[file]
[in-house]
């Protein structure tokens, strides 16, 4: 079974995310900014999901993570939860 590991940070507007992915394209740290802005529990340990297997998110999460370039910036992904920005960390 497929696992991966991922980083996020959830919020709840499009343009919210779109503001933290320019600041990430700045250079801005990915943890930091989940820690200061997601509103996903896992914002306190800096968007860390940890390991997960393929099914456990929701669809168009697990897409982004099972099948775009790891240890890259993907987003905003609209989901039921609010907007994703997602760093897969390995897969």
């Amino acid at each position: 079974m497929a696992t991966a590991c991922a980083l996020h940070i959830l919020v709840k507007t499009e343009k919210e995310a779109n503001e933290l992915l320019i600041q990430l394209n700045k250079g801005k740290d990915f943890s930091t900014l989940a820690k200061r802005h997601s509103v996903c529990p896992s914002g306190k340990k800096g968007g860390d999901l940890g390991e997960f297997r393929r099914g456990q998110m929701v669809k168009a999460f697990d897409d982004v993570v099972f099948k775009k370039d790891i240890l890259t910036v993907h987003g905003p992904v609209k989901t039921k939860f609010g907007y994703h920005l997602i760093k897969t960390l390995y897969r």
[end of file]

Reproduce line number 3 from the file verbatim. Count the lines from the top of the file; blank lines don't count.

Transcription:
């Amino acid at each position: 079974m497929a696992t991966a590991c991922a980083l996020h940070i959830l919020v709840k507007t499009e343009k919210e995310a779109n503001e933290l992915l320019i600041q990430l394209n700045k250079g801005k740290d990915f943890s930091t900014l989940a820690k200061r802005h997601s509103v996903c529990p896992s914002g306190k340990k800096g968007g860390d999901l940890g390991e997960f297997r393929r099914g456990q998110m929701v669809k168009a999460f697990d897409d982004v993570v099972f099948k775009k370039d790891i240890l890259t910036v993907h987003g905003p992904v609209k989901t039921k939860f609010g907007y994703h920005l997602i760093k897969t960390l390995y897969r």